As a scion of a political dynasty, Jeb Bush has some built-in advantages over his competitors. Family connections to donors and advisors have filled Bush’s campaign coffers, bringing him media attention and immediate relevance.
But in the post-Citizens United world that simply won’t be enough. Under the bright lights of the presidential campaign, Jeb has proven to be lackluster on the trail, with a record to regret. There’s no denying that his path to victory requires him to get the base on his side — the same base that doesn’t like his stances on Common Core or immigration, or for that matter his last name. And no amount of money is going to change that.
Read the key point from National Journal below:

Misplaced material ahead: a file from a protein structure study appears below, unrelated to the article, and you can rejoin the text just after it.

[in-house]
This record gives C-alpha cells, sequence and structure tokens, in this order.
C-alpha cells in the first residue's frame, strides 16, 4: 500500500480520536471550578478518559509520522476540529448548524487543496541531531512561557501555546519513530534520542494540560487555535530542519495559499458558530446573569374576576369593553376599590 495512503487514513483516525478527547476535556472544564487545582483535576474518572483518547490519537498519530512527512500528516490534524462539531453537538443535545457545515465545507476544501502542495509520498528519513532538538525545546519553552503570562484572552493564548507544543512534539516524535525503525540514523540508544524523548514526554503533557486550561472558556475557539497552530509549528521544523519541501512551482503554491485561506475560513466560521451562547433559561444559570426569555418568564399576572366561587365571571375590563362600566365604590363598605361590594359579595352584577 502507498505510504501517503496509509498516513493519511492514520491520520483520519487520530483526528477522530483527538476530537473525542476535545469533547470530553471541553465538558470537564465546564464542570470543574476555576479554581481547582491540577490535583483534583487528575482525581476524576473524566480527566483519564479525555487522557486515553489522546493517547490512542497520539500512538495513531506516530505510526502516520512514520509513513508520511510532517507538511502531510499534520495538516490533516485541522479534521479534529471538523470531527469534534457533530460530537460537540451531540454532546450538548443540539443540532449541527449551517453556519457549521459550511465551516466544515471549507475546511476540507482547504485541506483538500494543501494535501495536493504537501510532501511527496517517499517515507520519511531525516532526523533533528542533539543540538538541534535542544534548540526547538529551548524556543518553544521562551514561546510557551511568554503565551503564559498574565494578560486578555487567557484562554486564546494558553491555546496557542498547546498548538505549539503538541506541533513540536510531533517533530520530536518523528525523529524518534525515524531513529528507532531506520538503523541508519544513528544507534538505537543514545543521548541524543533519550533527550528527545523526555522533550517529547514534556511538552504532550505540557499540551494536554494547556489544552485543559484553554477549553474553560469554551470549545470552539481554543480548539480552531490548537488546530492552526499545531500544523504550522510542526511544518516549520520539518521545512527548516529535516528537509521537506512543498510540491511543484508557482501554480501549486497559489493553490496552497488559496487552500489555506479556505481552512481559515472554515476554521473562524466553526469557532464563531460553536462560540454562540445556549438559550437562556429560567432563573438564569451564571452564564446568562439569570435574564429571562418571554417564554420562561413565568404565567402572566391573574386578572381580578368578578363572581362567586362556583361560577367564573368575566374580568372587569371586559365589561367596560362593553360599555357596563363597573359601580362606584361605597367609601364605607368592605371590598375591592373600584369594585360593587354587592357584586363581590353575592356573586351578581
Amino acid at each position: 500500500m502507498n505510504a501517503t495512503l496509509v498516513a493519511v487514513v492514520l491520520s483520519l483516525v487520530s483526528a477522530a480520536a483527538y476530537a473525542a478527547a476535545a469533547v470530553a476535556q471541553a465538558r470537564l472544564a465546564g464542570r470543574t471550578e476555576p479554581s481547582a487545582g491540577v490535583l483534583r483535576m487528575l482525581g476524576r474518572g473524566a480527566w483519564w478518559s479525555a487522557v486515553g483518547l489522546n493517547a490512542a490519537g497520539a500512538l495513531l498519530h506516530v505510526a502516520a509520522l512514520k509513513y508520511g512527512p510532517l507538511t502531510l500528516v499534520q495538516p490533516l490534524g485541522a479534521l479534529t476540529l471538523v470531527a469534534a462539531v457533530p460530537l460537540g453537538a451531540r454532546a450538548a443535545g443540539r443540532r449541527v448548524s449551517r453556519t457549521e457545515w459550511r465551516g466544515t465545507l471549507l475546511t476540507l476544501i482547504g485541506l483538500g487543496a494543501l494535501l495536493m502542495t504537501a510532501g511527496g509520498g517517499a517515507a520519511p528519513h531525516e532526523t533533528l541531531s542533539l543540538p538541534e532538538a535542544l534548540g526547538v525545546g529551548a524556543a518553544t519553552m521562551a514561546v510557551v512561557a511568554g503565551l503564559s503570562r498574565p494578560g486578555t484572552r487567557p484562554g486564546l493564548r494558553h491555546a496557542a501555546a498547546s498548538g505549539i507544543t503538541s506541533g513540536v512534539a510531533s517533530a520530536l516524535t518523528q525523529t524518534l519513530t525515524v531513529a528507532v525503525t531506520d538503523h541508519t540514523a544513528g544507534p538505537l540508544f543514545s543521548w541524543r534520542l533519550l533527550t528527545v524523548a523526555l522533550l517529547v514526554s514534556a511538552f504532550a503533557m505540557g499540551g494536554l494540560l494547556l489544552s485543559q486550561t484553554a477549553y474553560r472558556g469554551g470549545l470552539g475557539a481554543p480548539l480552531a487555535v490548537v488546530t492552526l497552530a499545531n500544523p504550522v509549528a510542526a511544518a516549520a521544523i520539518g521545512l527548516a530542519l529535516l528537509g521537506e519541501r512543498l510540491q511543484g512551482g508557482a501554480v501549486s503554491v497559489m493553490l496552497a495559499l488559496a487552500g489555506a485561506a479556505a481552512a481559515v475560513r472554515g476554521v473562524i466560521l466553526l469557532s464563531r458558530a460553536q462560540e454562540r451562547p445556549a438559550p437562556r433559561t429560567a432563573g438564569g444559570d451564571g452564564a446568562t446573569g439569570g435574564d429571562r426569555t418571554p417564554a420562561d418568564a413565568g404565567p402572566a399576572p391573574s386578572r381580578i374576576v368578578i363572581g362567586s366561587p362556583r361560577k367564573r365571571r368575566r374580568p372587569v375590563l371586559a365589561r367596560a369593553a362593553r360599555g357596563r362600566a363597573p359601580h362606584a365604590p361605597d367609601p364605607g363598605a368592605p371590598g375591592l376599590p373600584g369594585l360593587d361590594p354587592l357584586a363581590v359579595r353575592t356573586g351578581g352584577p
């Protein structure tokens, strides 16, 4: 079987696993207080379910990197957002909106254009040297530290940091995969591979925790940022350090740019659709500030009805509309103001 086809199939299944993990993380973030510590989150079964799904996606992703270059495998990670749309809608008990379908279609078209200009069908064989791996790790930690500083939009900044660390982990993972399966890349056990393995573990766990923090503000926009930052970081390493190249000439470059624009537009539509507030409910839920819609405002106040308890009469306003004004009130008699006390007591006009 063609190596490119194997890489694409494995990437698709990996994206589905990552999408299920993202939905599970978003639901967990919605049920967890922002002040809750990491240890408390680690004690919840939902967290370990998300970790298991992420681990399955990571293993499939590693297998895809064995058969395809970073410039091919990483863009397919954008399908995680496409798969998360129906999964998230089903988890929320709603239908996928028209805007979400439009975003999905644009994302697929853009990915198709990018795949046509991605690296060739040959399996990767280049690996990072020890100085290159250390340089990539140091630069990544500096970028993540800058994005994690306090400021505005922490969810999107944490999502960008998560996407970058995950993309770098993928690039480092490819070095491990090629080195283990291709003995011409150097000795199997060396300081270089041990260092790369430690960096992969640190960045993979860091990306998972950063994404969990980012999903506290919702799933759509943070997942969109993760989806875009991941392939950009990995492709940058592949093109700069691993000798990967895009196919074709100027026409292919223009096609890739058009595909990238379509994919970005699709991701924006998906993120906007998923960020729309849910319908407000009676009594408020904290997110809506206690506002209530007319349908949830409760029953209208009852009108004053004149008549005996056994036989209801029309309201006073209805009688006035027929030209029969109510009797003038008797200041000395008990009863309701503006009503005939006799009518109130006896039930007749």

But diminishing returns on cash investments undoubtedly shift the burden of securing the win back on to the candidate and his or her skills: These contenders will need to demonstrate an ability to click, in real time, with voters and offer a compelling message rather than simply relying on slick strategy to sell them digitally. In effect, the Republican presidential primary could become like the general election for the presidency, where the massive amounts of money spent by each party cancels itself out and rarely leads to substantial returns with voters.
That’s bad news for the candidates who are struggling to connect—namely Jeb Bush, whose current front-runner status hinges mostly on the expectation that he will outraise, not outperform, his rivals.
Published: May 8, 2015